Long before the United States of America was a thing, the construction of the San Antonio mission (the location of the chapel), was approved by a Spanish King, but largely carried out by an international organization. Commonly known as the Franciscan order, they were a community of devout Christians that had members all over the world. They answered to Rome as much as they did to Madrid which is why years later the jealous monarchy would enact policies that would reduce their influence in the Spanish colonies in America, and everywhere else.Read More
As someone who is producing a podcast on Davy Crockett, I did my best to watch every single Alamo movie ever produced. I believe I am almost there, but there are a couple I am having a hard time getting my hands on.
One particular Alamo movie that proved to be elusive was "Viva Max." This is an irreverent comedy that portrays a tyrannical yet oddly lovable general who attempts to reoccupy the Alamo Mission one hundred and fifty years after the Texans win their independence from Mexico.Read More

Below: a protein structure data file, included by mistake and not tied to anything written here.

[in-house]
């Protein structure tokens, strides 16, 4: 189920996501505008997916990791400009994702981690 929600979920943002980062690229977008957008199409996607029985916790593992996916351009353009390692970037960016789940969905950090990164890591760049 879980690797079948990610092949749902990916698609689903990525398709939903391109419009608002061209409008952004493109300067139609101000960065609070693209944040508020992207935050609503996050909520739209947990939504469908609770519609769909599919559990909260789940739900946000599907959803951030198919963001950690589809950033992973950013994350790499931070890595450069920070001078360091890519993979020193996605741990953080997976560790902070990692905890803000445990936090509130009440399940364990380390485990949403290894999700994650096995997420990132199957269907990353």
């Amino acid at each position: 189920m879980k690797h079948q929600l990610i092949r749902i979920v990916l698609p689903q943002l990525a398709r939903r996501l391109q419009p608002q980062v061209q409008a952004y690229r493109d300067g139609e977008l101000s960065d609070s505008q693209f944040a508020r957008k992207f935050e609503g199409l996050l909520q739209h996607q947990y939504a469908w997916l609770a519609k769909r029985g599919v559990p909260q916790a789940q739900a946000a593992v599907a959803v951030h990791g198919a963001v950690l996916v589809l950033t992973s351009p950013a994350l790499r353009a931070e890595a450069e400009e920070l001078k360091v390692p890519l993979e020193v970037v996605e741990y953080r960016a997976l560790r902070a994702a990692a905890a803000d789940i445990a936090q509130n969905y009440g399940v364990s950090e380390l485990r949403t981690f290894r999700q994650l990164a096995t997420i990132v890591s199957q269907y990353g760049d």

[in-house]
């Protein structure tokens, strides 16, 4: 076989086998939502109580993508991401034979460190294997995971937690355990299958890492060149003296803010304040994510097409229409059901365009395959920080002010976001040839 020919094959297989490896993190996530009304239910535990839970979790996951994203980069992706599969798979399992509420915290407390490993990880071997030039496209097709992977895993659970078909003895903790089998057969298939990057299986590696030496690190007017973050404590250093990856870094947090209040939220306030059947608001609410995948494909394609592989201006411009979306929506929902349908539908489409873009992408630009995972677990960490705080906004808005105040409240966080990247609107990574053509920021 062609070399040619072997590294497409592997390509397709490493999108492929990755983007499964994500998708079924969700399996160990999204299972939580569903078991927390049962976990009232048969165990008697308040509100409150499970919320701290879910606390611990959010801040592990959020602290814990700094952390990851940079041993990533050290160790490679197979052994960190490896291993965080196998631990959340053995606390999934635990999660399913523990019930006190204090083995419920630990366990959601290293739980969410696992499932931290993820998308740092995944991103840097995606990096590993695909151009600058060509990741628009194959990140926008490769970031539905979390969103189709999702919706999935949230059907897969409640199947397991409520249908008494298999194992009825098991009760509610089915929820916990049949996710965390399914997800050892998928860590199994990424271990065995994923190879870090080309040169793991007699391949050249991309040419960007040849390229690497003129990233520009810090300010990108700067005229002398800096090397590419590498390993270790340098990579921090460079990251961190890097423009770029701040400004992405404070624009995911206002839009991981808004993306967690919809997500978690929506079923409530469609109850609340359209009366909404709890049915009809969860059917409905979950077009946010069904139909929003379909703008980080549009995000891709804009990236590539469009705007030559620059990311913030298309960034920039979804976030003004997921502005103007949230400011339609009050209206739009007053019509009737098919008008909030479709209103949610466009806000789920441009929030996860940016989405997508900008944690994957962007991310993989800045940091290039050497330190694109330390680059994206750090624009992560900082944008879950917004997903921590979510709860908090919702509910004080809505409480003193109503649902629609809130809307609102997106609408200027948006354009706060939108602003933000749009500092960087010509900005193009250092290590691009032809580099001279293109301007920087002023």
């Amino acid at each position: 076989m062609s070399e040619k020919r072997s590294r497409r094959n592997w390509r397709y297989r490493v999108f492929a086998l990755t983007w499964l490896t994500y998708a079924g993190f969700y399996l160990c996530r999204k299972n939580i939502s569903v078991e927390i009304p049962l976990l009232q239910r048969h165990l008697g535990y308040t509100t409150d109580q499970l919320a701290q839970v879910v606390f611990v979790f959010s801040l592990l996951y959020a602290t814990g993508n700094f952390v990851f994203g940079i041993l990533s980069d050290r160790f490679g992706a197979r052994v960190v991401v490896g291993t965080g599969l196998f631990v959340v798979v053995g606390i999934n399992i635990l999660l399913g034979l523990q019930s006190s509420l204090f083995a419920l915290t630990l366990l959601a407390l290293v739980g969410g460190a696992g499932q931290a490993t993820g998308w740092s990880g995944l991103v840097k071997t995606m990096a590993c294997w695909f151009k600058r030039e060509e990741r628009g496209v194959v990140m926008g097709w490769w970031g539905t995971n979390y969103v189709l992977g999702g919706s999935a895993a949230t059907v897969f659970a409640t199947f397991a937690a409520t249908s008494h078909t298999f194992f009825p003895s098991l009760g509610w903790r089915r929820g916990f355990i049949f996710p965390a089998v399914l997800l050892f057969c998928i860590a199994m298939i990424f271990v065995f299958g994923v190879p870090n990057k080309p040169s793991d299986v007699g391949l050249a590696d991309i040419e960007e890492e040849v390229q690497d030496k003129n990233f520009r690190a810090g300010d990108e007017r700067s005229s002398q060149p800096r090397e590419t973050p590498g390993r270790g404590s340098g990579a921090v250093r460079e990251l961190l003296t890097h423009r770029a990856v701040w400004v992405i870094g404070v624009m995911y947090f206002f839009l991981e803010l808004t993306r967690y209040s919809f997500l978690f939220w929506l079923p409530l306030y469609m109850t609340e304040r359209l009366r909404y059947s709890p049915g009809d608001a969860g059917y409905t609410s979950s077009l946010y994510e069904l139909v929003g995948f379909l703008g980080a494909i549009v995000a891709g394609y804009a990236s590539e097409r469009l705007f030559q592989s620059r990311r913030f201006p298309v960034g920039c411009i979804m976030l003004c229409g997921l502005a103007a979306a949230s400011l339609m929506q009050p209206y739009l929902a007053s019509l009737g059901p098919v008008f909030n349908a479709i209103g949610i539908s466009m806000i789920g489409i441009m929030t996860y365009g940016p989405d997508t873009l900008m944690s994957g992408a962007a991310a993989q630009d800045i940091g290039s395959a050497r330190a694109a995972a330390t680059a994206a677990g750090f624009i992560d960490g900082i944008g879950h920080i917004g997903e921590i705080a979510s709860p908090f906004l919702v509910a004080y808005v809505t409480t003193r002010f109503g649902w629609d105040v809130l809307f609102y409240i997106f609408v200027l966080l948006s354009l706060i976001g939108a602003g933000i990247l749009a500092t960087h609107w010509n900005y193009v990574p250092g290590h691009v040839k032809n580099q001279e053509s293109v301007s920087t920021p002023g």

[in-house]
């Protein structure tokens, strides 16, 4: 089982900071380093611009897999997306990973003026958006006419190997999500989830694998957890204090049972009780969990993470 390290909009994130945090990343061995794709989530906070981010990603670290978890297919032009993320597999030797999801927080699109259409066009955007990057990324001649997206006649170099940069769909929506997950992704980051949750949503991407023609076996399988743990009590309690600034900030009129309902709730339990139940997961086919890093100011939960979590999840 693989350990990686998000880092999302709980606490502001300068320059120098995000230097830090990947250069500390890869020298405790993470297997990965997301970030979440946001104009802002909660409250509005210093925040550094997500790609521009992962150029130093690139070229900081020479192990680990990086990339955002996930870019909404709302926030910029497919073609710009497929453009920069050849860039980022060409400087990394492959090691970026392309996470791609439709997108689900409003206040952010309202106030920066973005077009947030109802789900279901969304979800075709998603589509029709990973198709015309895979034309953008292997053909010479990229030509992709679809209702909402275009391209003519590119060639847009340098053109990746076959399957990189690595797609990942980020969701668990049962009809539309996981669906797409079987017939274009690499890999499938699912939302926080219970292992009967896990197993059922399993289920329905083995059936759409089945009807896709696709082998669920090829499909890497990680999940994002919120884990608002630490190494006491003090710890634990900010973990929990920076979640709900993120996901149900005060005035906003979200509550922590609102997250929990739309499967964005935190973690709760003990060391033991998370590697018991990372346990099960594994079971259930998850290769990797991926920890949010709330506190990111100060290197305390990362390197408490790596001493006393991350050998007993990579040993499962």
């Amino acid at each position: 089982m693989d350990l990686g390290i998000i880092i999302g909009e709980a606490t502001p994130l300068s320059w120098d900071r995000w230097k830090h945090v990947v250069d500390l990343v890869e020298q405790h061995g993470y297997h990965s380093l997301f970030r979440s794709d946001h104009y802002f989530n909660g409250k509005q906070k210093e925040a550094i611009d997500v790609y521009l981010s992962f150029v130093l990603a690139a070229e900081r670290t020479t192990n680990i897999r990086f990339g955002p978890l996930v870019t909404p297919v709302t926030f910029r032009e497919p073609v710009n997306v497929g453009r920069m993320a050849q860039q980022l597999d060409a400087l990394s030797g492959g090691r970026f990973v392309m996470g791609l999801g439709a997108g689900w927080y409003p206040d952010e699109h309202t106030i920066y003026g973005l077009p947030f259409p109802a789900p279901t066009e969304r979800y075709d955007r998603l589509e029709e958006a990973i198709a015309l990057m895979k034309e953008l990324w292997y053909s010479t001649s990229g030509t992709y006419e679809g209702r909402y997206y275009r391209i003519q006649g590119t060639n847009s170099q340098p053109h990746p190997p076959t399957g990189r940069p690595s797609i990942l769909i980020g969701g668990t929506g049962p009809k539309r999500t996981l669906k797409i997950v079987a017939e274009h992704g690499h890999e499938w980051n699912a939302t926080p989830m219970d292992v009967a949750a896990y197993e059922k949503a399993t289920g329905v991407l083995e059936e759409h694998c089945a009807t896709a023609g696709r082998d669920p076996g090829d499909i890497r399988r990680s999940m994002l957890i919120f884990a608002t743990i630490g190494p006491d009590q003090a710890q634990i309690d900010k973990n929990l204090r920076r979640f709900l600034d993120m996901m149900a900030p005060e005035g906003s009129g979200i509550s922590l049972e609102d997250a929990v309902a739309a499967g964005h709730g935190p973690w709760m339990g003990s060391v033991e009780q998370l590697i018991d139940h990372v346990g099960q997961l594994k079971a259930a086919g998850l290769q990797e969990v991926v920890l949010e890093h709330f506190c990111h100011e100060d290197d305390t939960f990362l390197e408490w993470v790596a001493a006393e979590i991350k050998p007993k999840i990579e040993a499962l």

This second episode of "Davy and Me" is about this emotion that we Americans feel in our stomachs every time we watch rebel good guys face off against another Evil Empire. While the monuments dedicated to this ideology can be found in the movies and collective imagination, when I was a kid I had the opportunity to see first hand that place where Davy Crockett fought in the Texas Revolution. In other words, the journey in developing my identity as an American began with a movie and culminated in my pilgrimage to the actual site where the battle took place.Read More